You’re enjoying a sunny afternoon stroll through White Plaza, having actually decided to attend your CS lecture, when flashy posters catch your attention. Uncle Sam mouthing, “We want you!” and wagging his patriotic finger? Not interesting. But wait, what’s he wearing? A white spacesuit in place of his navy blazer, above the slogan “Join the Space Force, see the galaxy!”
NASA is losing the global space race.
How is that possible? NASA is today the preeminent organization in spaceflight, human or otherwise. With dozens of successful Mars probes, decades of continuous human presence in space, and plans for a manned return to the moon, NASA is far ahead of nearly all other spaceflight actors today. And yet, with all that, they are losing, because fewer and fewer people care.
On Monday, Dec. 3, after nearly a year of delays, Stanford Space Initiative (SSI) launched its first object into orbit aboard SpaceX’s Falcon 9 rocket.
This Saturday, the Stanford Space Initiative (SSI) Rockets Team is scheduled to launch a rocket it has been building in the basement of End Station III in the Engineering Quad over the past two quarters.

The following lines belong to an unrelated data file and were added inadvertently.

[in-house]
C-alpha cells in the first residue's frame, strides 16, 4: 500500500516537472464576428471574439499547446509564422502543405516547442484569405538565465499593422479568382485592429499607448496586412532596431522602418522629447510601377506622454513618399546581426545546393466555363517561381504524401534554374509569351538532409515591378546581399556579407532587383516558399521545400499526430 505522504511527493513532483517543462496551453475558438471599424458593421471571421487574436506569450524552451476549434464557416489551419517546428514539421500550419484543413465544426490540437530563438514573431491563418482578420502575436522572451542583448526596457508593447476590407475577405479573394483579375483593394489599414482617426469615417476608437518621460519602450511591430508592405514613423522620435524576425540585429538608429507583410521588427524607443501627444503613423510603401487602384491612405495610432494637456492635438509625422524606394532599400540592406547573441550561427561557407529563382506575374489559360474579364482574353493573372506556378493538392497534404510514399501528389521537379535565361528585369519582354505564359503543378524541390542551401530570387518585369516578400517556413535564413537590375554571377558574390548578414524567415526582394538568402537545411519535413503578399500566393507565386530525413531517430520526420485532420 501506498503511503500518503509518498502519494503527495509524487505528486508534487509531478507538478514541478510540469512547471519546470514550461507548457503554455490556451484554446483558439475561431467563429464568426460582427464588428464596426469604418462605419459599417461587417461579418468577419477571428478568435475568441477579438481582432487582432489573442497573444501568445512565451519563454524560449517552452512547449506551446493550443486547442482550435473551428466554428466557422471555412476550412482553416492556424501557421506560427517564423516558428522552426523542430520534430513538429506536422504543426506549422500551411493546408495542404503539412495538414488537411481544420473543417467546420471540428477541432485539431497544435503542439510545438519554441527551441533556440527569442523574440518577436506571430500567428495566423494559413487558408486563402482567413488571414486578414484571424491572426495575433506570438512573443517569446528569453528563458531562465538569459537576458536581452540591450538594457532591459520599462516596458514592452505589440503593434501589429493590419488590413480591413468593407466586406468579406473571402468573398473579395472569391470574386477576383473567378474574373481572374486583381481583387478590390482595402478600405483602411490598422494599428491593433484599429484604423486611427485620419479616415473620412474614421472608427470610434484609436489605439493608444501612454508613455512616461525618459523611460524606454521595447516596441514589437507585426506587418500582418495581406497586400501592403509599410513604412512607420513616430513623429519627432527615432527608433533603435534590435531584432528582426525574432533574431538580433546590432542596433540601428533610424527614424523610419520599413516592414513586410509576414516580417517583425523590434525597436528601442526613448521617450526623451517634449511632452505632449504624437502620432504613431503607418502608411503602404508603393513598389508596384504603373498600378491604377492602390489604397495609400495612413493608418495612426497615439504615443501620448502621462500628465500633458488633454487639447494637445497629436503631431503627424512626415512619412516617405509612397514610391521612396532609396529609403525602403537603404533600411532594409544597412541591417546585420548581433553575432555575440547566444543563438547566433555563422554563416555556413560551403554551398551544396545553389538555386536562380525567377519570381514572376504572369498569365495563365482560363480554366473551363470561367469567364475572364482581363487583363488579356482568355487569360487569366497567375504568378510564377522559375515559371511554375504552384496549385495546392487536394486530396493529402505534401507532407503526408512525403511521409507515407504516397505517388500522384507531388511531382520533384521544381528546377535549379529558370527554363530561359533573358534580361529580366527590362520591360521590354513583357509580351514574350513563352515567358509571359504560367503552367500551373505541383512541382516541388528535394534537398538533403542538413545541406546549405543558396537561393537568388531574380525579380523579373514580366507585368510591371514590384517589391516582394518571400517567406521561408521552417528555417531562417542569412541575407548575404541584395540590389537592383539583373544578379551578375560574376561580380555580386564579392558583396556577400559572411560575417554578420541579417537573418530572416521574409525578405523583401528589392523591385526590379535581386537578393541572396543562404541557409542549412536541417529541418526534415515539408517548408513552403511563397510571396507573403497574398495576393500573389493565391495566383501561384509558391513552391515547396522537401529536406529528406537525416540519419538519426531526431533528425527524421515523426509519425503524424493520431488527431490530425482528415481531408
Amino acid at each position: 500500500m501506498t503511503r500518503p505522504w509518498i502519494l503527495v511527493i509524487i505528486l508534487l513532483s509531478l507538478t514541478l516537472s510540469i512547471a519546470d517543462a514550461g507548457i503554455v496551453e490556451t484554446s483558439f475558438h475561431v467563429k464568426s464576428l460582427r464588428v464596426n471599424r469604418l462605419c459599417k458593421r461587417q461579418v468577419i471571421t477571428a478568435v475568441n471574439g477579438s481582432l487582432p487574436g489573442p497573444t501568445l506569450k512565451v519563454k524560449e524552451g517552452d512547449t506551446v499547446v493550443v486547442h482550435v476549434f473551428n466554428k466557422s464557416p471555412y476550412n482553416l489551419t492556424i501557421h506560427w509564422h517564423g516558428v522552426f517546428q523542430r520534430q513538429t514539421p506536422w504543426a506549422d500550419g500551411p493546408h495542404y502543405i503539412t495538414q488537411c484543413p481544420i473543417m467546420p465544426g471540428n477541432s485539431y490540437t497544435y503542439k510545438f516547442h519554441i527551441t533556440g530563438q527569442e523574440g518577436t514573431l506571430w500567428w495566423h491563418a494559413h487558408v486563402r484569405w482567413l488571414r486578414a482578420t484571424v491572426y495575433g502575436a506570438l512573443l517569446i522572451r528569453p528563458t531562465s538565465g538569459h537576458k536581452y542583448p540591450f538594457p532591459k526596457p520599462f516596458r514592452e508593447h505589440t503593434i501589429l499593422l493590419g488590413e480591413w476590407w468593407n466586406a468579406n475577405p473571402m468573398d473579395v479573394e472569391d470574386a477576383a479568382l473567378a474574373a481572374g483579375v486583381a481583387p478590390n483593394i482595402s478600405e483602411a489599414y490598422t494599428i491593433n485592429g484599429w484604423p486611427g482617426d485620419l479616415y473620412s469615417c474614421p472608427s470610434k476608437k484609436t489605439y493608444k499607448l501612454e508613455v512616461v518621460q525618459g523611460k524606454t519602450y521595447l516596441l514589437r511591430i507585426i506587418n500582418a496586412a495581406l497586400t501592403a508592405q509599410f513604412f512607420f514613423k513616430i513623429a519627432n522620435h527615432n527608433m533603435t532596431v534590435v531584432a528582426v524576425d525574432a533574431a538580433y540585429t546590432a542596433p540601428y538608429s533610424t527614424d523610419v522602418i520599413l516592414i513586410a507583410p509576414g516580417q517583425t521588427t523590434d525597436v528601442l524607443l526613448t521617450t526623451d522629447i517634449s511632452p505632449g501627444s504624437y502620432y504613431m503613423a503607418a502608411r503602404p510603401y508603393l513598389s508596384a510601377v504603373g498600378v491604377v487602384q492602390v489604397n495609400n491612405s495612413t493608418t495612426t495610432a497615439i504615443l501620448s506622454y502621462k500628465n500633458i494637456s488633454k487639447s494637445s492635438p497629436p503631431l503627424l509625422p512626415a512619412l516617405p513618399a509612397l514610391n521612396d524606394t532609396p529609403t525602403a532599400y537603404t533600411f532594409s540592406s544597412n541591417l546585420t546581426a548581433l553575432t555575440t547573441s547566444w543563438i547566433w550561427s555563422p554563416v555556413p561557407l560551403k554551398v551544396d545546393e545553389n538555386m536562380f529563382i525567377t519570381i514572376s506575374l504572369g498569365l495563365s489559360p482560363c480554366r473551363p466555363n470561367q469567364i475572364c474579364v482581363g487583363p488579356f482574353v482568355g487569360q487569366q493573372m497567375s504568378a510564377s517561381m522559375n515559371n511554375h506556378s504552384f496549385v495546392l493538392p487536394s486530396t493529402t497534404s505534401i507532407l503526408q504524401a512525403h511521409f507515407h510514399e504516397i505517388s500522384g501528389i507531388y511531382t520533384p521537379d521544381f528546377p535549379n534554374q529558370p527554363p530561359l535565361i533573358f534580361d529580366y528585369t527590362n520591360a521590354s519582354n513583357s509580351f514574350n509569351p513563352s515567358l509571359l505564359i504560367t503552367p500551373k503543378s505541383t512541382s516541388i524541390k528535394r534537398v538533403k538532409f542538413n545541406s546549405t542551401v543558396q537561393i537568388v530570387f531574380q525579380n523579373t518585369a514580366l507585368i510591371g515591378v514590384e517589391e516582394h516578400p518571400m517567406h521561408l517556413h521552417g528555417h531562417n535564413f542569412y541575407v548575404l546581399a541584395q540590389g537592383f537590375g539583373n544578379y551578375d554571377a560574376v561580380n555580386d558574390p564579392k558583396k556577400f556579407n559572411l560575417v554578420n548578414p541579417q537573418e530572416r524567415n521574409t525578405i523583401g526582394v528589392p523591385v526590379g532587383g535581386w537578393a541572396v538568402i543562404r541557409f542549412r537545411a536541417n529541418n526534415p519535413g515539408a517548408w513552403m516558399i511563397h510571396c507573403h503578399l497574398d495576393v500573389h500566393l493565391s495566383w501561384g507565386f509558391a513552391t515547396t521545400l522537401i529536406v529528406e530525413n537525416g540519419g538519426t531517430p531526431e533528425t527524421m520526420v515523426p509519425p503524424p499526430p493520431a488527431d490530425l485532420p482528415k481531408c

Previously, Stanford’s aeronautics and astronautics department only offered degrees for master’s and Ph.D. students. Starting next fall, undergraduates will be able to get a degree in the field.
The Stanford Student Space Initiative (SSSI)’s new Biology Team is pushing the frontiers of biological engineering by constructing a space-ready DNA synthesizer that may launch into orbit within a year.
Founded two years ago, the Stanford Student Space Initiative (SSI) has tripled its membership over the past year and is now the largest project-based engineering group on campus, with approximately 100 active members. The group is also widening its focus to incorporate members interested in areas such as space policy and entrepreneurship.
Space entrepreneurship is hard. Good ideas can be hard to come by and discovering one often requires a deep knowledge of the field. But thanks to emerging companies, unique business models and developing technology, these obstacles are eroding. And the Stanford Student Space Initiative is capitalizing on this new environment to show students how they can make a difference.